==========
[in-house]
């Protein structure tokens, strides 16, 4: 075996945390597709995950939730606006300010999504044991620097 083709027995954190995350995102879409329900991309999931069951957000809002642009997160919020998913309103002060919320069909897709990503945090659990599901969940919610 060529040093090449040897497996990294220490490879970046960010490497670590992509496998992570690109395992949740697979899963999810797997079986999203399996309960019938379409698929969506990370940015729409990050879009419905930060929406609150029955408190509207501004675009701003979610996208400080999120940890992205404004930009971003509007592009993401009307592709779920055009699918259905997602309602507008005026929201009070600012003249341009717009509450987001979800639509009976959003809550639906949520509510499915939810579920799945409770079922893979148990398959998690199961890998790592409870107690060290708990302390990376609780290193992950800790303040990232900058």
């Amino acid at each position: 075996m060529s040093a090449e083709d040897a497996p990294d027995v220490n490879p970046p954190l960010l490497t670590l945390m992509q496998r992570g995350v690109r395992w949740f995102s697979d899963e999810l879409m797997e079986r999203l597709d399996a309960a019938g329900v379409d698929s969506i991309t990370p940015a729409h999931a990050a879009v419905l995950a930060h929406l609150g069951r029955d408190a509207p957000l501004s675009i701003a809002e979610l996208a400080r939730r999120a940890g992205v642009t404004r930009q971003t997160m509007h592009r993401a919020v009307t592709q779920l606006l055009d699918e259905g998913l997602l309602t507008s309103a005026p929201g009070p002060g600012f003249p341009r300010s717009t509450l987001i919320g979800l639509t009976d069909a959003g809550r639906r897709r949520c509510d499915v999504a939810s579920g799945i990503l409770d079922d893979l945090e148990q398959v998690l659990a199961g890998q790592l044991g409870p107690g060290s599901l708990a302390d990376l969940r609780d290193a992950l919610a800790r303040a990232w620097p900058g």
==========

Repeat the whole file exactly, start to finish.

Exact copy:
[in-house]
């Protein structure tokens, strides 16, 4: 075996945390597709995950939730606006300010999504044991620097 083709027995954190995350995102879409329900991309999931069951957000809002642009997160919020998913309103002060919320069909897709990503945090659990599901969940919610 060529040093090449040897497996990294220490490879970046960010490497670590992509496998992570690109395992949740697979899963999810797997079986999203399996309960019938379409698929969506990370940015729409990050879009419905930060929406609150029955408190509207501004675009701003979610996208400080999120940890992205404004930009971003509007592009993401009307592709779920055009699918259905997602309602507008005026929201009070600012003249341009717009509450987001979800639509009976959003809550639906949520509510499915939810579920799945409770079922893979148990398959998690199961890998790592409870107690060290708990302390990376609780290193992950800790303040990232900058």
């Amino acid at each position: 075996m060529s040093a090449e083709d040897a497996p990294d027995v220490n490879p970046p954190l960010l490497t670590l945390m992509q496998r992570g995350v690109r395992w949740f995102s697979d899963e999810l879409m797997e079986r999203l597709d399996a309960a019938g329900v379409d698929s969506i991309t990370p940015a729409h999931a990050a879009v419905l995950a930060h929406l609150g069951r029955d408190a509207p957000l501004s675009i701003a809002e979610l996208a400080r939730r999120a940890g992205v642009t404004r930009q971003t997160m509007h592009r993401a919020v009307t592709q779920l606006l055009d699918e259905g998913l997602l309602t507008s309103a005026p929201g009070p002060g600012f003249p341009r300010s717009t509450l987001i919320g979800l639509t009976d069909a959003g809550r639906r897709r949520c509510d499915v999504a939810s579920g799945i990503l409770d079922d893979l945090e148990q398959v998690l659990a199961g890998q790592l044991g409870p107690g060290s599901l708990a302390d990376l969940r609780d290193a992950l919610a800790r303040a990232w620097p900058g």